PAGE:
The remaining companies, including lab equipment and tools maker Thermo Fisher Scientific Inc. and medical device developer Boston Scientific Corp., were rated at moderate risk.
Another headline-dominating issue that poses risk to the healthcare industry, according to the report, is the opioid crisis. In particular, Fitch said healthcare distributors AmerisourceBergen, Cardinal Health and McKesson are especially vulnerable to such liabilities.
Fitch said the risks were evaluated based on legal costs and operational challenges.
"In the case of the opioid crisis, there is no perfect [historical] parallel," the report said.
Other examples of contingent liabilities, Fitch said, are product liability issues and financial and accounting fraud.
Mylan, in addition to being related to the opioid crisis, was also listed as high-risk due to alleged price-fixing accusations, the report noted.
"Litigation is becoming an increasing cost of doing business," Fitch said of the generic drugmaker.
Due to the overall higher scrutiny on the healthcare industry, all companies included in the report are said to have at least moderate risk.
Special payments to shareholders
Meanwhile, companies with activist shareholder engagement or concentrated ownership, such as Allergan, face higher risk of giving special payments to shareholders that may influence credit profile.
Otherwise, Fitch said it expects companies to "favor internal investment and M&A over shareholder payouts."
The report added that the majority of the included companies "already distribute a significant proportion of cash from operations to shareholders," though others rated at low risk may also lack the ability to finance shareholder payouts.
Monetization of assets
Fitch took note of the trend among companies "actively pruning portfolios," and said most companies are unlikely to complete spinoffs or divestitures that would affect their credit profiles.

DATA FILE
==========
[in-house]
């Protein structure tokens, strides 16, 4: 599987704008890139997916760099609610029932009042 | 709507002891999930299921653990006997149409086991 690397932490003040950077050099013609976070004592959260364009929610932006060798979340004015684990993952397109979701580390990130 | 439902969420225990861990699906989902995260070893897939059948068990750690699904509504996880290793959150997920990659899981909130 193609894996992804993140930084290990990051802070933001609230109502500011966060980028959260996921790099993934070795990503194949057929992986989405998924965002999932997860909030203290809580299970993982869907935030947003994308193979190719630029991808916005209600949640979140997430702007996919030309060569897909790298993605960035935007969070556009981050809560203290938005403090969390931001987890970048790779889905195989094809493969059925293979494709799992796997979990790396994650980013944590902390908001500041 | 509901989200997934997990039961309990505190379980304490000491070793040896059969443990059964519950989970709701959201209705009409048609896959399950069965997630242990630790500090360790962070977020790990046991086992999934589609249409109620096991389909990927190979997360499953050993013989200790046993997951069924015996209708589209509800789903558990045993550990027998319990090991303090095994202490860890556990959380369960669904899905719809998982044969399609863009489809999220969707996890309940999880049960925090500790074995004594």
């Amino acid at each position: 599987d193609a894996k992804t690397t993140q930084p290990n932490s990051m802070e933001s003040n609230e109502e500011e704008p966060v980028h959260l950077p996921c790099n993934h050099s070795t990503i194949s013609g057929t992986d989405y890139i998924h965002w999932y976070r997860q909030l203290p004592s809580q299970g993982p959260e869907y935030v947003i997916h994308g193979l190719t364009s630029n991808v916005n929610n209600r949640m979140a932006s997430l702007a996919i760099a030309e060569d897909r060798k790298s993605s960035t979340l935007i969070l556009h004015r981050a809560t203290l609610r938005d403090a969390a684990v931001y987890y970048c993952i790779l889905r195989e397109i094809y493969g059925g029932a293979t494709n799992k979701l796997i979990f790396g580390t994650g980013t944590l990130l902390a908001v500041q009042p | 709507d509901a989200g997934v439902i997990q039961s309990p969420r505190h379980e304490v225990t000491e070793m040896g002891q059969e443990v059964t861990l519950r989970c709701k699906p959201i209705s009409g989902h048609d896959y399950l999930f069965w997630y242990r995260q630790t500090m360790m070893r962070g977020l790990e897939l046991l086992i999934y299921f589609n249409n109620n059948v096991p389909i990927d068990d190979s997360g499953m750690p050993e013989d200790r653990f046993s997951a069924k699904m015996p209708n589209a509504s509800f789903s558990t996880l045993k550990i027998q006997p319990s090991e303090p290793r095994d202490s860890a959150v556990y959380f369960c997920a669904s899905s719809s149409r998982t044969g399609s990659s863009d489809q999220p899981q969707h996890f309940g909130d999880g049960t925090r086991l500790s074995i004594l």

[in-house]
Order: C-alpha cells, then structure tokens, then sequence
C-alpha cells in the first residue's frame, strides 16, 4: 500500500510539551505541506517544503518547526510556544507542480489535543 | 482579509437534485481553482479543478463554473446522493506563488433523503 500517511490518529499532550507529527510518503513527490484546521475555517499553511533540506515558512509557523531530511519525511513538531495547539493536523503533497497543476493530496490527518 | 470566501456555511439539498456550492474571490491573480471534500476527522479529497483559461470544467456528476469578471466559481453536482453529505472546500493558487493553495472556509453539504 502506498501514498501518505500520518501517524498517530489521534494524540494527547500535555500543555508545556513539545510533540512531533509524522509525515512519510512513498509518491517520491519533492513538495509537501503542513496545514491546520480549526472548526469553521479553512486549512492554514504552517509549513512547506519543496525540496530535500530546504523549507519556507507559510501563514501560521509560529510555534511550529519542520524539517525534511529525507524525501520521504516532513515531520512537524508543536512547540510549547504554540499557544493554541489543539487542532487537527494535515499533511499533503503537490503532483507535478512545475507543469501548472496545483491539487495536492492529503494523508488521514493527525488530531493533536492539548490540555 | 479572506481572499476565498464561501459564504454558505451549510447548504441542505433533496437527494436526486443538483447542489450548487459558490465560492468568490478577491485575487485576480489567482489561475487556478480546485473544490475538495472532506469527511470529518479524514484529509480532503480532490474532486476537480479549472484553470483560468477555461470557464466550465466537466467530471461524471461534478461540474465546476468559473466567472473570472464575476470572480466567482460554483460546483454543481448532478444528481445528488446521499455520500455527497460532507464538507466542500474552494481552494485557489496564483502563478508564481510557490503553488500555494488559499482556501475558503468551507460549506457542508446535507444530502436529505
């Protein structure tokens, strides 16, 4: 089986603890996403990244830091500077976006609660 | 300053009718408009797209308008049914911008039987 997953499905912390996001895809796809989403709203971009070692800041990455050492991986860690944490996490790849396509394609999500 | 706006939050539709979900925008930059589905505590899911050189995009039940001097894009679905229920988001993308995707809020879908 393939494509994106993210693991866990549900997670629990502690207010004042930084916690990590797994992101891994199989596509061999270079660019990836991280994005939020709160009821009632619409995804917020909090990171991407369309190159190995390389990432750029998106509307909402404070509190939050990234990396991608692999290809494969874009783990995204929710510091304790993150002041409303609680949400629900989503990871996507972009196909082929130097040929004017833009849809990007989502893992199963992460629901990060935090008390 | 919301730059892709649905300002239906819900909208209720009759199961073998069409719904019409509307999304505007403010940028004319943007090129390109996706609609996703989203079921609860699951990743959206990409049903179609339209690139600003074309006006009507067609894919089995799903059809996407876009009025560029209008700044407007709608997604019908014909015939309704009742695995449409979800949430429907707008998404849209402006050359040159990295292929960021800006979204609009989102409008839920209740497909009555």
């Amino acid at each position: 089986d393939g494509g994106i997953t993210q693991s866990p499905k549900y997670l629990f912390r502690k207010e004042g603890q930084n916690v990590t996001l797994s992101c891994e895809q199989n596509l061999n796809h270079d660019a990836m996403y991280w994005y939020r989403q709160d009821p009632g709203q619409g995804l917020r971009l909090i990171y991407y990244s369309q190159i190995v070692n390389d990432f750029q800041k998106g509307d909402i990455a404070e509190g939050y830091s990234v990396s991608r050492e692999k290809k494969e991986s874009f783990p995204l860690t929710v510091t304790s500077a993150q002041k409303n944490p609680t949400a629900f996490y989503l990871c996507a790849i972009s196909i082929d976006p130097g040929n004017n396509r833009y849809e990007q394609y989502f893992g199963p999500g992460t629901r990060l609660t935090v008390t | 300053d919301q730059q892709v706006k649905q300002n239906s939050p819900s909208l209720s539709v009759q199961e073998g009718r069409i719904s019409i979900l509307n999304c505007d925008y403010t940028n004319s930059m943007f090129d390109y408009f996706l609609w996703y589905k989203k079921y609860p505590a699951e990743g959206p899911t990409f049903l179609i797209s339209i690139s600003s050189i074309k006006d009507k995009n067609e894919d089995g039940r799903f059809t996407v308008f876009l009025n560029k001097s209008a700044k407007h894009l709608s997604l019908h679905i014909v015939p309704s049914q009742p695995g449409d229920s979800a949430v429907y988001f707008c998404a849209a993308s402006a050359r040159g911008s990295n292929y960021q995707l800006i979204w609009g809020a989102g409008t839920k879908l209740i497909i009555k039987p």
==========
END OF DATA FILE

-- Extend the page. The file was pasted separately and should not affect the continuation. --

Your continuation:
In addition, Fitch said companies with "more diverse" offerings and geographic presences are not facing shareholder pressure to initiate any sales, though Allergan may be an exception.
Pfizer was the only company rated at high-risk, due to a yearslong discussion of divesting its generic pharmaceuticals and consumer health divisions, Fitch said.
While activist shareholder engagement was not counted as a risk, Fitch acknowledged that shareholder activism "goes hand in hand with event risk, since many transactions introducing event risk to the credit profile are motivated by an issuer's desire to increase returns for shareholders."
Allergan is subject to substantial shareholder activism, but Fitch said a trend toward increasing shareholder engagement "should better align with creditors' interests."
In particular, Fitch pointed to ESG, or environmental, social and governance, investing as a major "long-term value creation [theme]."
ESG initiatives, in addition to board diversity and compensation strategies aligned with such objectives, will more "adequately capture a company's vulnerability to activist engagement," Fitch concluded.